even when a lot of the class conditions are equalised, caste seems to have an independent effect on future life outcomes. The point at which the differences are really stark is performance in the school leaving examination (Class 12). From then on the differences just keep multiplying.Disaggregating the results further by the individual caste (Brahmins vs. Dalits), she says
even when I compare poor Brahmins with poor Dalits, and middle class Brahmins with middle class Dalits etc. there are differences that are pretty stark. I have information on a number of caste categories, but the most significant and persistent difference is between the Brahmins at the top end of the upper castes, and the Dalits at the bottommost end of the caste hierarchy. The other differences are sometimes significant but it’s these two ends of the caste hierarchy where the differences seem to persist even when class conditions are equalised. Most national or macro data sets do not allow us to break up the upper castes to Brahmins and other upper castes, so this nuance is not highlighted.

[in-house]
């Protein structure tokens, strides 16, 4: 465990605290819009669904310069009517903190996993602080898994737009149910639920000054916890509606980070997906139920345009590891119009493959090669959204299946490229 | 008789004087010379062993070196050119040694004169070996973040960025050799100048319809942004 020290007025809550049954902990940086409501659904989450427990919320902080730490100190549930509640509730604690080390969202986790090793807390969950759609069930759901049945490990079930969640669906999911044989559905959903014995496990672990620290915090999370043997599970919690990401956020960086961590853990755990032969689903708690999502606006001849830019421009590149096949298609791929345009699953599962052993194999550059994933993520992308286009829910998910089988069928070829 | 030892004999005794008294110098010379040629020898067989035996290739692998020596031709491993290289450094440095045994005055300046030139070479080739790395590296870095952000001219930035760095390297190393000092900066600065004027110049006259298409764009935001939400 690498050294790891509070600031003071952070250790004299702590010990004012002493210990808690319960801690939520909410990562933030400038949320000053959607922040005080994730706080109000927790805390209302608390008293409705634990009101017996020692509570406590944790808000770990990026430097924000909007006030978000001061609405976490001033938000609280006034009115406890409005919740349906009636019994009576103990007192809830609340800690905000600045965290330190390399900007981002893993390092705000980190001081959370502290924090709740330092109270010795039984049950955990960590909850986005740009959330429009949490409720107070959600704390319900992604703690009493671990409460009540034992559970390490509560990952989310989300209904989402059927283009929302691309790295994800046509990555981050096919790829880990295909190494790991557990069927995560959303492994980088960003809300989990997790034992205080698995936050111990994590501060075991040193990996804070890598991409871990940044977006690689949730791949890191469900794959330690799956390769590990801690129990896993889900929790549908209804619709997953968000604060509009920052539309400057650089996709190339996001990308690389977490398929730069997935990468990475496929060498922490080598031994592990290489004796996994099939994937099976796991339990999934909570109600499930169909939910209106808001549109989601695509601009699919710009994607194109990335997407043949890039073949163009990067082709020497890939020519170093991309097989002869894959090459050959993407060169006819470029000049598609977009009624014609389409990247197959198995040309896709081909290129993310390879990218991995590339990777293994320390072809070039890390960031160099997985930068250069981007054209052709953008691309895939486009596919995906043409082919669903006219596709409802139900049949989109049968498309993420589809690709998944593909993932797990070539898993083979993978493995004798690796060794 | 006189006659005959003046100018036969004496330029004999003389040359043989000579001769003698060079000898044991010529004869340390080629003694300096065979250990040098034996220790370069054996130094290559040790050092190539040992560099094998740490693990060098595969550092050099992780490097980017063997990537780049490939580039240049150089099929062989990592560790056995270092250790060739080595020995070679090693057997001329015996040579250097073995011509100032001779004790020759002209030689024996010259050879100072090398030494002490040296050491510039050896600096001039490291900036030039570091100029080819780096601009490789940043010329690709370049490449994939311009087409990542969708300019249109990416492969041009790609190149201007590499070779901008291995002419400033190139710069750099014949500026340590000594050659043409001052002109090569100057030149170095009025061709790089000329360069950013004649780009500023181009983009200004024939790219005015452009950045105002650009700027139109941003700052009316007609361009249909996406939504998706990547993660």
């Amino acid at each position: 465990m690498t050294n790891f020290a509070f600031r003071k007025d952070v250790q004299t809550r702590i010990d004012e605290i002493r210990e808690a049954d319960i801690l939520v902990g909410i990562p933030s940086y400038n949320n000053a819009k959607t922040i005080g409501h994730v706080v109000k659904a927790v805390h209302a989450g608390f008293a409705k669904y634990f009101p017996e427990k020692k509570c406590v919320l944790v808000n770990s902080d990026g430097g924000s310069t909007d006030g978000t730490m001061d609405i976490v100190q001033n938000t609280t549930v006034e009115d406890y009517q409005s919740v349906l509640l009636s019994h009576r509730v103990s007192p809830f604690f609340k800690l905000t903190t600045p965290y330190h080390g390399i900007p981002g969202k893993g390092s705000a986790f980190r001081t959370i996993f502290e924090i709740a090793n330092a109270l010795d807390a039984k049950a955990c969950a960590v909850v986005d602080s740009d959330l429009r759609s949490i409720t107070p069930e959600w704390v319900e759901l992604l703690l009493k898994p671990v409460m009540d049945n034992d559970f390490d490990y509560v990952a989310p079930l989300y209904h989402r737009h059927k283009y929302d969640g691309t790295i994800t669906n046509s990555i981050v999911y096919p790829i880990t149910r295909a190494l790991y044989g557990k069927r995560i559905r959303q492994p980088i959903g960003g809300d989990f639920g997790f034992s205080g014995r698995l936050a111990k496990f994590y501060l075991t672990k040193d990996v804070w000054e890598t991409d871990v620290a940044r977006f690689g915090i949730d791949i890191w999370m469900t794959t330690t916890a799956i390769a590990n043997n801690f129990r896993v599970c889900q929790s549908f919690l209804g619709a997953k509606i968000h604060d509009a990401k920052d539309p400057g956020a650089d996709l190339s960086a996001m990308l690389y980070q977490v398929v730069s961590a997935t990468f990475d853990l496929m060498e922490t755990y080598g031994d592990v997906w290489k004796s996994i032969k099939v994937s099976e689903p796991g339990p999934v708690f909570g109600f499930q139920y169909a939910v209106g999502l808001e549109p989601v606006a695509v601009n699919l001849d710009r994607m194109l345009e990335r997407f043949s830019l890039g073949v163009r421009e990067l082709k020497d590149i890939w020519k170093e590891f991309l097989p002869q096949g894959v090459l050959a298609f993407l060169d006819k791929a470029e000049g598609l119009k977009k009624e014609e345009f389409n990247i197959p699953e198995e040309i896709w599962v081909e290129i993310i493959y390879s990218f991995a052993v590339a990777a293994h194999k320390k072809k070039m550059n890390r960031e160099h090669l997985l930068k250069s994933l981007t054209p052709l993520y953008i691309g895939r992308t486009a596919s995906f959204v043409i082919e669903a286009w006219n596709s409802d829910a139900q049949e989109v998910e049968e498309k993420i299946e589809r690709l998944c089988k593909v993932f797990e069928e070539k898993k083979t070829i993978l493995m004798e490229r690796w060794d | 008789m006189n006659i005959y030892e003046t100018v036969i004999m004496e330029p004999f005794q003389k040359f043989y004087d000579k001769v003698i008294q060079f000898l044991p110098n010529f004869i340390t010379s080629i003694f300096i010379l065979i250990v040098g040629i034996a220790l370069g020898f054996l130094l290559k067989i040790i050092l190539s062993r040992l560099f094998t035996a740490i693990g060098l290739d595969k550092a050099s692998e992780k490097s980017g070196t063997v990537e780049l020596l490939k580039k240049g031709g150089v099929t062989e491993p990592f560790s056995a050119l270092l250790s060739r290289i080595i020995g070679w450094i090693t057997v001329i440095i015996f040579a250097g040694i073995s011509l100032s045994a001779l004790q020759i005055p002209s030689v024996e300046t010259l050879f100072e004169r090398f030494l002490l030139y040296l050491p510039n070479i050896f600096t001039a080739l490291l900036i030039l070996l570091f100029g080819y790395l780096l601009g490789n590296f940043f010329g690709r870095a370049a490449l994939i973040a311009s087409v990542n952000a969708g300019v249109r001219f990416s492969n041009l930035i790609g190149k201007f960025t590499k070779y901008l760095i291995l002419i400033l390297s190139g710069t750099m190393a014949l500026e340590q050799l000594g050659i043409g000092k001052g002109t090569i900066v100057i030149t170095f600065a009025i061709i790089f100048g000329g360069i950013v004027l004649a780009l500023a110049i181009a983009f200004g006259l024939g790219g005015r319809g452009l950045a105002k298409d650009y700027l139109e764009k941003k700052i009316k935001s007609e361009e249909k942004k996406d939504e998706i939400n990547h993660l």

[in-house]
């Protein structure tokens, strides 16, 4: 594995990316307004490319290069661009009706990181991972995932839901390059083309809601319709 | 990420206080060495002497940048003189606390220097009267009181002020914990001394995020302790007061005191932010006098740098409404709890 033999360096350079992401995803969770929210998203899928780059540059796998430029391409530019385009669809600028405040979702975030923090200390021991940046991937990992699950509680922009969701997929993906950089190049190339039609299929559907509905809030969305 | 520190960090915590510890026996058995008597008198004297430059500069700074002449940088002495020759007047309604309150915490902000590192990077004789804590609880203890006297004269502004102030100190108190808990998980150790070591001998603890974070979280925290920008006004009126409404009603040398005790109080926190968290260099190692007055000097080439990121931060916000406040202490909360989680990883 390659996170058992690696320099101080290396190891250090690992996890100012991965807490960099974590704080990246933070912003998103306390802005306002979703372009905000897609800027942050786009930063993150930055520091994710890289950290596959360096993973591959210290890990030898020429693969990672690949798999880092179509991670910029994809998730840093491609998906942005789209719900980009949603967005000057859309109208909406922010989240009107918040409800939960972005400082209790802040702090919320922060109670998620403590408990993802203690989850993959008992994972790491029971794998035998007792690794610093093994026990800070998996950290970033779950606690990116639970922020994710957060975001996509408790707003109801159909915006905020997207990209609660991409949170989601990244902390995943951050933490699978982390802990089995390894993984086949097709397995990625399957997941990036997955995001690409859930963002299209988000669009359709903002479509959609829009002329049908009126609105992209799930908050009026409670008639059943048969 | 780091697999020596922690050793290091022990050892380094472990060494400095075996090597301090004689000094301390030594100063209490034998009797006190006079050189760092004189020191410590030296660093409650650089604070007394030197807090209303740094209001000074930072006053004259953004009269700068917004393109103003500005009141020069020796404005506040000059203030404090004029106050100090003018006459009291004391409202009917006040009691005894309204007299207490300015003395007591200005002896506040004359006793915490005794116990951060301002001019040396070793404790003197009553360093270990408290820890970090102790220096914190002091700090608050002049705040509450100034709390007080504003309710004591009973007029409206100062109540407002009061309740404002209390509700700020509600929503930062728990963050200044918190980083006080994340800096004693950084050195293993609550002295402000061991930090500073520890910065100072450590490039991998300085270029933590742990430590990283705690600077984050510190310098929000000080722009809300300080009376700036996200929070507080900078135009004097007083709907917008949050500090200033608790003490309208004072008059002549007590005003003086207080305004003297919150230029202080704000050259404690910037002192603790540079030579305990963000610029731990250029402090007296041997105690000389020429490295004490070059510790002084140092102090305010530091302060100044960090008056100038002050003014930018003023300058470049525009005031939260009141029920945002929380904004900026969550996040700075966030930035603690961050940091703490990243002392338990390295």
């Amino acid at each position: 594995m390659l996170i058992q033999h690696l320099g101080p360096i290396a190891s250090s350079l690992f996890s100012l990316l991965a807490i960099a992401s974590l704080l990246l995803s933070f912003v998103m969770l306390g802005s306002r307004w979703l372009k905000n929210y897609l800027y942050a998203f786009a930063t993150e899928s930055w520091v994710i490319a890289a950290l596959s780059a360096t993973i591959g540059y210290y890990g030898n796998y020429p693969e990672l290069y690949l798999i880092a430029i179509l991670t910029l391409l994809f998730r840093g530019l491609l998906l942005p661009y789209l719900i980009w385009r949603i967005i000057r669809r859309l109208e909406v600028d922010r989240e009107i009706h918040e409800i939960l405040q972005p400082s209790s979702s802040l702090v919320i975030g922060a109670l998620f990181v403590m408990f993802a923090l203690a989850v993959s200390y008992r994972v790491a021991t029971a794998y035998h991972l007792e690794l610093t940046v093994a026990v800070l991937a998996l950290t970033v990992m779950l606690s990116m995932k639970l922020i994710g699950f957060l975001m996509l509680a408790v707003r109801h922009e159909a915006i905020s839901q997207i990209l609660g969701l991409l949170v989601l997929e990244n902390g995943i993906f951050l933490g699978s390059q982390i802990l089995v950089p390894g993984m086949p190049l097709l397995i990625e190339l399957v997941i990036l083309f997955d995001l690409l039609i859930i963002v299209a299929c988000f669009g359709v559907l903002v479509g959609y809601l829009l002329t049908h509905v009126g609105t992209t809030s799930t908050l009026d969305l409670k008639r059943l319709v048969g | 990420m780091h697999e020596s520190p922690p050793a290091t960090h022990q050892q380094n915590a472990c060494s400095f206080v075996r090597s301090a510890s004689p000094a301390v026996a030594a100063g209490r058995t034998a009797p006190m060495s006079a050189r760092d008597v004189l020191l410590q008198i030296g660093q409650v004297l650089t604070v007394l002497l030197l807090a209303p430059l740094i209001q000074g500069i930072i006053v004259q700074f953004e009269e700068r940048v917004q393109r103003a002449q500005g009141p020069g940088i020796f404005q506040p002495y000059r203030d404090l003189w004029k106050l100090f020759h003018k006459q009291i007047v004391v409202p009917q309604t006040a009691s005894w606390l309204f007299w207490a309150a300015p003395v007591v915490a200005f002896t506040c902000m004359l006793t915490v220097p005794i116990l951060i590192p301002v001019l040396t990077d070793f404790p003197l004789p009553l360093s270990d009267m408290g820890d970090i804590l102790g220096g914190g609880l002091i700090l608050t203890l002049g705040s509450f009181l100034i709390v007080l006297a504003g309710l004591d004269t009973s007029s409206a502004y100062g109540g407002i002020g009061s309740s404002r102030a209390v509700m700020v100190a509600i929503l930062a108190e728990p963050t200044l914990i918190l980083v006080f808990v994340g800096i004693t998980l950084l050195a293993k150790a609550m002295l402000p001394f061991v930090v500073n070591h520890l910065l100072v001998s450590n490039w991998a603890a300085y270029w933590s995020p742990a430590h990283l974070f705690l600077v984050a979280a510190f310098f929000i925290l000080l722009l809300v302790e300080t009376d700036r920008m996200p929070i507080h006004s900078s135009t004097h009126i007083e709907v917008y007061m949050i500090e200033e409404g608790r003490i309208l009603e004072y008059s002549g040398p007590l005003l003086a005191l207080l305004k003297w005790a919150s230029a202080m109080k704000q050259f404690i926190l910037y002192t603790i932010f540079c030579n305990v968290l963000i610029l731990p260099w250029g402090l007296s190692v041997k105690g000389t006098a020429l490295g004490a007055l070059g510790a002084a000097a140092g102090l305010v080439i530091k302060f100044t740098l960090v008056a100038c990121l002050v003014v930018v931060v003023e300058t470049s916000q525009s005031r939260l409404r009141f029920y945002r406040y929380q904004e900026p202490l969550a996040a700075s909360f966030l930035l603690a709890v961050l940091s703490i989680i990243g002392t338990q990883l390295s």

I found that of those who do not use quotas ever, only 17% fear stigmatisation. The bulk of non-use comes from procedural difficulties that are created by the administrators and institutions who are reluctant to give them these places in the first place.